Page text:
One of Streeter's favorite programs was Fast Track. A 2002 award winner from the Sales and Marketing Council of the NAHB, the year-long program was designed to convert the Realtor who only showed and sold occasionally to one who sold consistently by providing accelerated commissions. To reach a maximum commission of 4.5 percent Realtors had to sell six houses.
"When you have someone who constantly sells your product, you award that person for their loyalty," Streeter says. "The more business we do with the same Realtors, the easier it is. They understand our policies and procedures and how we work with their customers."
Currently, Pulte Homes' Del Webb communities in Las Vegas offer quarterly top sales winners a reward dinner with the builders' Nevada division executives. All Realtors who sell a Pulte or Del Webb home between April 1 and Dec. 31, 2003, will be honored at a dinner in January 2004, with top sales winners receiving incentive awards.
Cash has done the trick for Hacienda Builders, in Phoenix, Ariz. Hacienda rolled out a Realtor Bonus Dollars Program in June of 2002. Hacienda's sales associates and assistants visit real estate offices near their communities each month and distribute Realtor Bonus Dollar coupons, worth $500, on top of the normal commission, along with maps, floor plans, price sheets, and other marketing collateral.
"Each real estate office and individual Realtor then has a copy of all our information handy for their client," says Karl Tunberg, Hacienda's vice president of sales and marketing. Hacienda's relationship with the real estate community has improved and co-broker sales are up by 6 percent from June 2002 to May 2003.
"We know that we've received sales from specific real estate offices that had never sold Hacienda Builders prior to this program," Tunberg says. "That is a new source of sales that we wouldn't have received but for this program."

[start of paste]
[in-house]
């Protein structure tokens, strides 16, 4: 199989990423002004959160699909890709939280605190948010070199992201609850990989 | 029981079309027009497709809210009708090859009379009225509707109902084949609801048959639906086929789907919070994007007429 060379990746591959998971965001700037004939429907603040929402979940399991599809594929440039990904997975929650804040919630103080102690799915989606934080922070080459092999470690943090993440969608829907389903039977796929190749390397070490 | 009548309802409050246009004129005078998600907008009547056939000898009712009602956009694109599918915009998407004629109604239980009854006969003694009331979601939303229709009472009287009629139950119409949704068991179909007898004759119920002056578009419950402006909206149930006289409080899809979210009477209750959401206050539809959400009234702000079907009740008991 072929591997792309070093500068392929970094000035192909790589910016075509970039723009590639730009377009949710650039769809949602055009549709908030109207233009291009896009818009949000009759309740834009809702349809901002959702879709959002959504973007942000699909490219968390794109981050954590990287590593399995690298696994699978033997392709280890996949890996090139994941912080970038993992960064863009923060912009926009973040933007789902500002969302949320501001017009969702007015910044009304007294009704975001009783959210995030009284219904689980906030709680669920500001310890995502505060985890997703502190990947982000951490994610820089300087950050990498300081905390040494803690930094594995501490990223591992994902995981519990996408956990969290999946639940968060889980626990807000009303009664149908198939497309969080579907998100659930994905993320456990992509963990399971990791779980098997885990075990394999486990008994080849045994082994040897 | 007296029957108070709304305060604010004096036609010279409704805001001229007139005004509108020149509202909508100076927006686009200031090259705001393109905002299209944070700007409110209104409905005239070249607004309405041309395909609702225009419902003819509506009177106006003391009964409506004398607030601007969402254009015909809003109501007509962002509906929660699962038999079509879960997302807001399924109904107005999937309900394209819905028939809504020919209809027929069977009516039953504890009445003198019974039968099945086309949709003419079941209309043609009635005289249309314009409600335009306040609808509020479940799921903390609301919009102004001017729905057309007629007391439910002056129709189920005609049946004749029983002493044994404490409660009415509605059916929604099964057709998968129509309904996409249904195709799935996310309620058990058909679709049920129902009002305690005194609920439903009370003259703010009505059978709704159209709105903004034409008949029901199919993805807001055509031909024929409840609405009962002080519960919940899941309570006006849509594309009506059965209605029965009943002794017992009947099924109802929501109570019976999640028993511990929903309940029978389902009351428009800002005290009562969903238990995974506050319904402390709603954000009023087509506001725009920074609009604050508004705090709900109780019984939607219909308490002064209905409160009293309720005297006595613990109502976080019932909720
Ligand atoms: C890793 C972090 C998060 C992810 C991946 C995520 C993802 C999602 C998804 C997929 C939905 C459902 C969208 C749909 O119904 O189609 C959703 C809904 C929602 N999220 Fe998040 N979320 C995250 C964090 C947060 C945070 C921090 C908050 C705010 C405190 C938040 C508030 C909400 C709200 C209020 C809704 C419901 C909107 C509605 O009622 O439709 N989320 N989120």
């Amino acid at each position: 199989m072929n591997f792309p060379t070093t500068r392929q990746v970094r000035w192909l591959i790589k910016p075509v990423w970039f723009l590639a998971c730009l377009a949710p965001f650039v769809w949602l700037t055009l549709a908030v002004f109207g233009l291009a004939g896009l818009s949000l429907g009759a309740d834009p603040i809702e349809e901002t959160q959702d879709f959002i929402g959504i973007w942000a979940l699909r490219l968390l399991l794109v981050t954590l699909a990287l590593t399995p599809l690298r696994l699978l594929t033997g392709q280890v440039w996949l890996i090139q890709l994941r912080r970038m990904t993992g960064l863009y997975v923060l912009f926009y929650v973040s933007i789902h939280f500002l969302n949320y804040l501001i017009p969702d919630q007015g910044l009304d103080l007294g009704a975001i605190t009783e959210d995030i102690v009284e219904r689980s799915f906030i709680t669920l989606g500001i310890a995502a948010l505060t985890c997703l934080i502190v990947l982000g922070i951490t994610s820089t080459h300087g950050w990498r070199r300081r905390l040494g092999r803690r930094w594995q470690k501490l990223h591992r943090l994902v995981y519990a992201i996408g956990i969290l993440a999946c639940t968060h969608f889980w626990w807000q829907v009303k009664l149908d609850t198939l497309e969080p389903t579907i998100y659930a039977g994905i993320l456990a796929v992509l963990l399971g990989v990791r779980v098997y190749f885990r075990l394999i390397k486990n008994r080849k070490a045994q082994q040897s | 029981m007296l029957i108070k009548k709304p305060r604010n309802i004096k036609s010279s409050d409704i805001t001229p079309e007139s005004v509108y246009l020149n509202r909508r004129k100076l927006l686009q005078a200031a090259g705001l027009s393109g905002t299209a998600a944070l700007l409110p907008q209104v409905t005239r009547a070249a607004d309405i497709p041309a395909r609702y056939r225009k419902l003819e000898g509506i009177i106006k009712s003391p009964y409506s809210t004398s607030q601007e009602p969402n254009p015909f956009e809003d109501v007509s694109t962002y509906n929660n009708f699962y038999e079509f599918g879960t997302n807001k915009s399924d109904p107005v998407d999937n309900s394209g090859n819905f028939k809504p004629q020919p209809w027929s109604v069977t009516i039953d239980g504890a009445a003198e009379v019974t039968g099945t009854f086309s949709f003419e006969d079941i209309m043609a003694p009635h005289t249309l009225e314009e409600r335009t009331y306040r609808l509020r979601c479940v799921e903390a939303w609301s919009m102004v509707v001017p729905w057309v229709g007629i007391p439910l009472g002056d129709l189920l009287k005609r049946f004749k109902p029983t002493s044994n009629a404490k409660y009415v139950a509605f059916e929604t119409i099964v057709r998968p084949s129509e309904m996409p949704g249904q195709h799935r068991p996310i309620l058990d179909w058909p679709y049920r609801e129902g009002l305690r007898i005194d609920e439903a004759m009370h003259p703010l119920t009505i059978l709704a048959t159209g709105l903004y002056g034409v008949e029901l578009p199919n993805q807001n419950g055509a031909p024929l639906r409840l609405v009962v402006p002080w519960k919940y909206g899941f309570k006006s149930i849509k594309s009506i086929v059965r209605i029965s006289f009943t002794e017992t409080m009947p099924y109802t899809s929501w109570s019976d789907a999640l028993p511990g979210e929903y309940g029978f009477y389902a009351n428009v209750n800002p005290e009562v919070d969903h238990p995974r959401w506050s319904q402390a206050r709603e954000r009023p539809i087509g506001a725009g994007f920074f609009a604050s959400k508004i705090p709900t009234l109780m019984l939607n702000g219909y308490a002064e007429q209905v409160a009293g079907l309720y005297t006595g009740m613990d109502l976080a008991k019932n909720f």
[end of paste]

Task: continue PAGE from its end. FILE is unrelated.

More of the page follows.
It's in the Incentives
Daytona Beach, Fla.-based ICI Homes has done it all with agent incentives, says marketing director Rosy Messina. They've awarded lavish trips, presented expensive gift certificates and cash, and they'll continue to do those kinds of promotions, Messina says.
Earlier this year, though, ICI rolled out an incentive program designed to show agents they're appreciated year-round, with personal service and small, consistent incentives. Each showing agent receives a "thank you" note after each visit. With each contract, the agent receives a personalized gift delivered by an ICI salesperson. Several appreciation events are held through the year. Full commission is paid as soon as all financing contingencies are met and the permit is received.
In the first four months of 2003, ICI saw outside broker participation increase by nearly 15 percent.
"We are encouraged that it is the age-old consistency, coupled with the combination of high tech and high touch that is giving us our great results," Messina says.
How do you handle broker incentives in an extremely hot market? Kathy Courtney, director of sales and marketing for William Lyon Homes' San Diego division, sees consistency as the key. The company gives a 2 percent commission. It's less than some other builders offer, but it doesn't fluctuate with market conditions.
"We won't give you 4 percent to sell a house when the market is terrible and tell you goodbye when it's good," she says. "We give them 2 percent and we make life easy for them. Here in California, it's usually 3 percent and they complain about that. But they don't have to go to 50 re-sales with these customers. All they have to do is register their client and their work is done."
The result: Repeat broker business.
"They know us," she says. "Realtors are hesitant to bring someone in if you've been inconsistent. They don't know what kind of experience their customers will have."
Learn more about markets featured in this article: Las Vegas, NV.